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Worth the effort

The most powerful resource promoting recovery from substance use and/or mental illness is not medication but respectful interpersonal relationships, which prove challenging during the pandemic. Yet success is still possible.

Geoff Kane M.D., M.P.H. is chief of addiction services at the Brattleboro Retreat.

Brattleboro

September’s National Recovery Month observance invites reflection on “recovery” and reminds us that recovery from addictive substance use and/or mental illness is worth seeking and protecting.

While people intent on establishing and maintaining recovery can succeed no matter what, the Coronavirus makes that prospect tougher than usual. But recovery is worth the effort, and it is possible to overcome obstacles created by COVID-19.

Individuals with serious substance-use disorders (addictions) and serious mental illnesses have a lot in common. They frequently isolate from others, put themselves in danger, and judge themselves harshly.

People who consume large amounts of alcohol, heroin, and other drugs have the added problem of feeling worse if they stop or cut down because they go into withdrawal.

Further, the values and relationships of individuals in the throes of active addiction or mental illness become distorted — so much so that their behaviors might imply that they care more about their substances or their symptoms than they do their own well-being or the well-being of people close to them.

* * *

Recovery often begins when people face the true depth of their troubled situation and ask for help. Outside help (often from health-care providers) is usually necessary. Clinging solely to the belief in one’s own talent and good intentions rarely if ever works.

Hospitalization or residential treatment helps people with addiction interrupt access to alcohol or other drugs and separate from toxic relationships. Medication for detoxification and/or maintenance paves the way for lasting changes in their lifestyle, along with nonjudgmental support.

Individuals with mental illness also might need hospitalization or residential treatment for respite from their usual responsibilities and possibly for separation from toxic relationships. Medication frequently helps their thoughts, feelings, and behavior to become more manageable.

Effective outside help also comes from non-professionals in the community, particularly those who have coped with similar problems and are willing to share how they did so.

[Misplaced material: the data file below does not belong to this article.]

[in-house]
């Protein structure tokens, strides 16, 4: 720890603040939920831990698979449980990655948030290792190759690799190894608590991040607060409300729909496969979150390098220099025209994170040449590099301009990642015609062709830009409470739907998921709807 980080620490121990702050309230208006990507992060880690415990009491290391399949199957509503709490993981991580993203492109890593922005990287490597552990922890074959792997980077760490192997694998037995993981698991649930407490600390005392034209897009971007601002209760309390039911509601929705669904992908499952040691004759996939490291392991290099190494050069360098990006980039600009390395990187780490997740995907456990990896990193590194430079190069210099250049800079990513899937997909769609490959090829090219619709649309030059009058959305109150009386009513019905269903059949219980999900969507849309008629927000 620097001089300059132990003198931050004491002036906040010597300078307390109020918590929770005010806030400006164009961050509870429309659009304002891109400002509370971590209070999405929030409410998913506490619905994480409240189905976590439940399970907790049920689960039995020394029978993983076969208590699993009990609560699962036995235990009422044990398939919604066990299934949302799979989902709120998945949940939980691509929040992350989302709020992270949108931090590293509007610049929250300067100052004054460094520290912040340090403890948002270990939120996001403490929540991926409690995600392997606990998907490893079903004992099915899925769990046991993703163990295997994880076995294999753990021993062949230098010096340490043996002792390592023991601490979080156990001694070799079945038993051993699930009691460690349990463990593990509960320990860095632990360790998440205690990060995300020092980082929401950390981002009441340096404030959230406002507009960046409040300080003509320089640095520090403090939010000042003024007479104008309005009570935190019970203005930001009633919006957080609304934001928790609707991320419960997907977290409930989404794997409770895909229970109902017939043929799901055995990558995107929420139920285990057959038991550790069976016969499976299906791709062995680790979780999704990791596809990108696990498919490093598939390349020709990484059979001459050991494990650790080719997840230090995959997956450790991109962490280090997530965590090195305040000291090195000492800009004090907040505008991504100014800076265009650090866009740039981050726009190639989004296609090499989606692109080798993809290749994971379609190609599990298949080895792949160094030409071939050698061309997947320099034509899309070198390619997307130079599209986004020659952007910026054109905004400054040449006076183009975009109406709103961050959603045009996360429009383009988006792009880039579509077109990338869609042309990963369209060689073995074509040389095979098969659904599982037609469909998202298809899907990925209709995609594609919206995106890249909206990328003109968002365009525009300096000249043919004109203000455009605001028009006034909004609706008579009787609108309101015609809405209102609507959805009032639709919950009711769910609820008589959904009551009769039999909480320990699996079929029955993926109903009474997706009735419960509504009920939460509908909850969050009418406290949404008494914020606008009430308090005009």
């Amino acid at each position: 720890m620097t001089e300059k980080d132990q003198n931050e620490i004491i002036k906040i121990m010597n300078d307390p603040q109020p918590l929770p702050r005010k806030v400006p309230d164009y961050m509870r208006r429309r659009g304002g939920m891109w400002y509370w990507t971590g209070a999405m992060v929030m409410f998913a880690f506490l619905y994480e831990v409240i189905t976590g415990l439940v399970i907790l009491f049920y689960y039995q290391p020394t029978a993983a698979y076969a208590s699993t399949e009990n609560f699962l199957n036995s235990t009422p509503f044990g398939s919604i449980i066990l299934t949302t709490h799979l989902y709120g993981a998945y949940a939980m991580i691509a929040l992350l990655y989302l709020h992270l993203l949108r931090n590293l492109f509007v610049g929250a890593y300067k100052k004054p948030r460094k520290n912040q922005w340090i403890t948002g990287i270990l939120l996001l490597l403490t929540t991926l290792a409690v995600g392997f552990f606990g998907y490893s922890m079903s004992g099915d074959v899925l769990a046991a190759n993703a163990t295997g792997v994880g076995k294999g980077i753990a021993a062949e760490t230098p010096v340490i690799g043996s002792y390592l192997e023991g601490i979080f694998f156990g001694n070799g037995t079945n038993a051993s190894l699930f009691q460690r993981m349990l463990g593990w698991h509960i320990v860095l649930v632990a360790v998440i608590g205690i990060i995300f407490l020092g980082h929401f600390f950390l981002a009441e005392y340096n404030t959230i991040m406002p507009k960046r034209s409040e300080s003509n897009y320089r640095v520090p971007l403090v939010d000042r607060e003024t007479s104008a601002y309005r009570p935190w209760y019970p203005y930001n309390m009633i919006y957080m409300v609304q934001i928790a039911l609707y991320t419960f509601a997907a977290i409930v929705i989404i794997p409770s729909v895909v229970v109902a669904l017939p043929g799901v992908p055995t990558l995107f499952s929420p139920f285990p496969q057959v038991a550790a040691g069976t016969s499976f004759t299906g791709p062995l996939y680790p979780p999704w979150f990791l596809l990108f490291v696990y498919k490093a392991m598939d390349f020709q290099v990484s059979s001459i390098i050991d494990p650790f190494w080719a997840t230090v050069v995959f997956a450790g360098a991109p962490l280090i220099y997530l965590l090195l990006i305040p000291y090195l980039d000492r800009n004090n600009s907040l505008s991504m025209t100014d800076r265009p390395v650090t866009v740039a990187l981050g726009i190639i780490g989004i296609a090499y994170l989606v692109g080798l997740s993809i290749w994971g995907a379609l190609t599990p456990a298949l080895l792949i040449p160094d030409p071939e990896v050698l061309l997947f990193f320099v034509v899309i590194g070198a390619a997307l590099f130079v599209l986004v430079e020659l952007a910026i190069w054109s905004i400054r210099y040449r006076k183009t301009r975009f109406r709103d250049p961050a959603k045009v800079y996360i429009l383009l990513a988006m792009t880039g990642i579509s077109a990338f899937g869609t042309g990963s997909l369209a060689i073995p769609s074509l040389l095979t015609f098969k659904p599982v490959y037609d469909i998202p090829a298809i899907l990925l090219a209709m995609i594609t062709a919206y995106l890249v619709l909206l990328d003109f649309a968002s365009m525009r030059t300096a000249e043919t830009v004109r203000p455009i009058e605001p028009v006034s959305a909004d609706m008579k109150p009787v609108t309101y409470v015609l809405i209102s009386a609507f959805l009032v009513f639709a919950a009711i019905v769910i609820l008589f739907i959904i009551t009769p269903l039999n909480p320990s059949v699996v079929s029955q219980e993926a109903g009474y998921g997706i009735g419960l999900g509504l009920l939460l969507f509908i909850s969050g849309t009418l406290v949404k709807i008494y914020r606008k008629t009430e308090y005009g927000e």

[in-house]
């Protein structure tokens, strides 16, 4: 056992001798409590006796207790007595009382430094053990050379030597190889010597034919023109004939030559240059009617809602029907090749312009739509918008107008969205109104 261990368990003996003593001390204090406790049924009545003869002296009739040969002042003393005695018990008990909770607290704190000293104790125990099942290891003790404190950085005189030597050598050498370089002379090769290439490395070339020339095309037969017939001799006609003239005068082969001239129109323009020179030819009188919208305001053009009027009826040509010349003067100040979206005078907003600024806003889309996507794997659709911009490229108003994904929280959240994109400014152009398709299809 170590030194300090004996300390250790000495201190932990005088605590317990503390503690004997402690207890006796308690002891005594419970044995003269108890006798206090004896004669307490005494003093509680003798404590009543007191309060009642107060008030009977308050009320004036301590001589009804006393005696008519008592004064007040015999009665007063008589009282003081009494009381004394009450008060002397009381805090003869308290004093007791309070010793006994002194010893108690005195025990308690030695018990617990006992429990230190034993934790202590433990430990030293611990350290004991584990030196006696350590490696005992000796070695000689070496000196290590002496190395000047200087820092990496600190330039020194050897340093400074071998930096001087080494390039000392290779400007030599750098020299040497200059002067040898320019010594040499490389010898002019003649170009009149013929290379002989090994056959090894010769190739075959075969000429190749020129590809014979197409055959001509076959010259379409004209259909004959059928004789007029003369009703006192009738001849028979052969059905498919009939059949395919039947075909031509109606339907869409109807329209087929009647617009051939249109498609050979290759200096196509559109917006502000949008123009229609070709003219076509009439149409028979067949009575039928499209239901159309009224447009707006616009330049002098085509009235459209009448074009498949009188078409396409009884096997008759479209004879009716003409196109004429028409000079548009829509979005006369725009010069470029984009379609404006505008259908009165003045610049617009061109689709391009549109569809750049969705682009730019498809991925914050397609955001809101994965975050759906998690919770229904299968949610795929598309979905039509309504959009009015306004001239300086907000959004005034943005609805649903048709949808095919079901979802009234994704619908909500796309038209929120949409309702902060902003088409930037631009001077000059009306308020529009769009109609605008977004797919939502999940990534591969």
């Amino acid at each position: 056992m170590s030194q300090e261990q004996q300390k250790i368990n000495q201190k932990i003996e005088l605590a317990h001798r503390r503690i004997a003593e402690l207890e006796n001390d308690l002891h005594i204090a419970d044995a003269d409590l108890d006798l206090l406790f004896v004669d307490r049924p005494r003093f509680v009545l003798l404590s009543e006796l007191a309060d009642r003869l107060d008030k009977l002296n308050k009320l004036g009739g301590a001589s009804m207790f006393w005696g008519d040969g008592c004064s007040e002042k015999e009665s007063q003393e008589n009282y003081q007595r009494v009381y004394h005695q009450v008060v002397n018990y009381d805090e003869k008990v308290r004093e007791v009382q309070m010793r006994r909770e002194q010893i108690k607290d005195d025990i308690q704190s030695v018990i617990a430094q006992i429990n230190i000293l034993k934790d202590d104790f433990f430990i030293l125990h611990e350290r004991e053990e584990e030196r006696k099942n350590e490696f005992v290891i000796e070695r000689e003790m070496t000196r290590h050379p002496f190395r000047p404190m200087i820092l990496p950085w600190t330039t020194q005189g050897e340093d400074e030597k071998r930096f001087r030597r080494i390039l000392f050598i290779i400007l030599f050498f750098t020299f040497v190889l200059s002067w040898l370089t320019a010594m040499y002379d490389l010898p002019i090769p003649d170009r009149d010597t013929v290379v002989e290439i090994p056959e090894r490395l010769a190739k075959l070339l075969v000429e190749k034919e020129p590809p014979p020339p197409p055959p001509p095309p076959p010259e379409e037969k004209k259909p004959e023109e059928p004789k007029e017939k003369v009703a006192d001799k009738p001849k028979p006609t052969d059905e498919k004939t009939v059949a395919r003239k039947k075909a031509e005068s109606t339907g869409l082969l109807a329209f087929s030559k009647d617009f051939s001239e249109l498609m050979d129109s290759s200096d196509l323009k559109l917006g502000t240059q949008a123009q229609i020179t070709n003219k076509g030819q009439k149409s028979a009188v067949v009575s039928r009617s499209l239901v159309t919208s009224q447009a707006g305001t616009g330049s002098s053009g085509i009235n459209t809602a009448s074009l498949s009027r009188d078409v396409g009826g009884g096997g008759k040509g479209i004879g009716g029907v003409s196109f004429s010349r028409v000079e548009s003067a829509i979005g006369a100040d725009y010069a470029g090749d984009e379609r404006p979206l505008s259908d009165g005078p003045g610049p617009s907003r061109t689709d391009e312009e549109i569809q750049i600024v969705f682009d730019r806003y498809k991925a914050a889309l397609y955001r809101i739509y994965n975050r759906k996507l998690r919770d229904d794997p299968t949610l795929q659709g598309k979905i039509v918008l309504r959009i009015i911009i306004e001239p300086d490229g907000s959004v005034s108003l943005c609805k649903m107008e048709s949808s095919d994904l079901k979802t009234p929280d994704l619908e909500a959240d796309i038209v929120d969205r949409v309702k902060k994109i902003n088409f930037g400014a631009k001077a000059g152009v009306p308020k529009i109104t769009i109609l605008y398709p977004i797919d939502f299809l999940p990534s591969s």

We know that the most powerful resource promoting recovery is not medication but respectful interpersonal relationships.

When involved in such relationships, people with addiction and mental illness can absorb the acceptance of others, which helps them become less critical of themselves, more open to authentic communication, and better able to increase resilience and coping skills.

As recovery progresses, their actions align with their values. They repair damaged relationships.

* * *

Without a doubt, the COVID-19 pandemic complicates this process.

Prospective patients fear not only exposing the truth but exposure to infection. Inpatient and residential programs have slowed admissions to test for the virus. Many outpatient services have closed, at least until they could convert to virtual encounters.

Mutual-help groups such as Alcoholics Anonymous, Narcotics Anonymous, SMART Recovery, and Refuge Recovery have largely stopped in-person meetings.

COVID-19 has made the mutually respectful interpersonal relationships that are central to recovery harder to come by. Yet alcohol, other drugs, and despair remain available.

As stress and isolation increase, so do alcohol sales, overdose deaths, and thoughts of suicide.

* * *

Despite the threats and inconveniences of COVID-19, individuals who have “had enough” can continue to establish and maintain recoveries from substance-use disorders and mental illnesses.

With a mixture of hope and tenacity, they wait for their COVID-19 test results before entering a hospital or rehab facility.

They’re open minded about the benefits of medication, and they adapt to technology that helps them obtain care from professionals or peers without leaving their homes. Some even find virtual groups a better fit than in-person groups.

Friends and family remain available by phone or video chat. Health-care providers, peers, and mutual-help groups have increased their online accessibility. Books and videos promoting recovery remain widely available.

For many, the process of recovery deepens a sense of connection to the Universe or Higher Power of their understanding.

The slowing down of life imposed on many by COVID-19 might actually enhance that aspect of personal growth.

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Originally published in The Commons issue #579 (Wednesday, September 16, 2020). This story appeared on page C3.

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